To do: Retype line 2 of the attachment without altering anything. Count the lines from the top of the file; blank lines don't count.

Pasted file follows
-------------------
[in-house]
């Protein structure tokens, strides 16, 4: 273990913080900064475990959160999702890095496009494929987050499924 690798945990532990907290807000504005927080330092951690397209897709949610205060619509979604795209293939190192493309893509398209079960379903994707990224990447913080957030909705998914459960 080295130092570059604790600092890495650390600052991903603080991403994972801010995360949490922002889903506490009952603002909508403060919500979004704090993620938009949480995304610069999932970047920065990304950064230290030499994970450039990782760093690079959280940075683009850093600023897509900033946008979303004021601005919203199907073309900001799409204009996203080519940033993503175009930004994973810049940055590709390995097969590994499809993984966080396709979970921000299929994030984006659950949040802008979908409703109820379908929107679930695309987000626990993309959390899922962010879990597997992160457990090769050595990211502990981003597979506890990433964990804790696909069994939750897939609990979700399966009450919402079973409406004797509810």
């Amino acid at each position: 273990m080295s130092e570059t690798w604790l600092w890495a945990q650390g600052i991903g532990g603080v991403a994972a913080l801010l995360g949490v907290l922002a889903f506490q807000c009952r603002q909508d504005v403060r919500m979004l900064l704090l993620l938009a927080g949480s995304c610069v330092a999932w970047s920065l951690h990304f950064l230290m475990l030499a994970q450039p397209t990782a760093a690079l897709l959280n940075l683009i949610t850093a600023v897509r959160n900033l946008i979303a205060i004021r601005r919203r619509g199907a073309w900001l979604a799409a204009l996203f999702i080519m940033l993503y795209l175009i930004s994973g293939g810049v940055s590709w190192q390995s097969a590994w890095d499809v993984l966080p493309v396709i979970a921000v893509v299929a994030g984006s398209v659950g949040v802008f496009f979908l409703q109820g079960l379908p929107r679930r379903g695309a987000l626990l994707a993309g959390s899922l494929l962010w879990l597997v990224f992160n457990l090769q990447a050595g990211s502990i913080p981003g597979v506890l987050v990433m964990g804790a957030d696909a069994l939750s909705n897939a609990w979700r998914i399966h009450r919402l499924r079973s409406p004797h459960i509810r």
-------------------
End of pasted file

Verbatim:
């Protein structure tokens, strides 16, 4: 273990913080900064475990959160999702890095496009494929987050499924 690798945990532990907290807000504005927080330092951690397209897709949610205060619509979604795209293939190192493309893509398209079960379903994707990224990447913080957030909705998914459960 080295130092570059604790600092890495650390600052991903603080991403994972801010995360949490922002889903506490009952603002909508403060919500979004704090993620938009949480995304610069999932970047920065990304950064230290030499994970450039990782760093690079959280940075683009850093600023897509900033946008979303004021601005919203199907073309900001799409204009996203080519940033993503175009930004994973810049940055590709390995097969590994499809993984966080396709979970921000299929994030984006659950949040802008979908409703109820379908929107679930695309987000626990993309959390899922962010879990597997992160457990090769050595990211502990981003597979506890990433964990804790696909069994939750897939609990979700399966009450919402079973409406004797509810």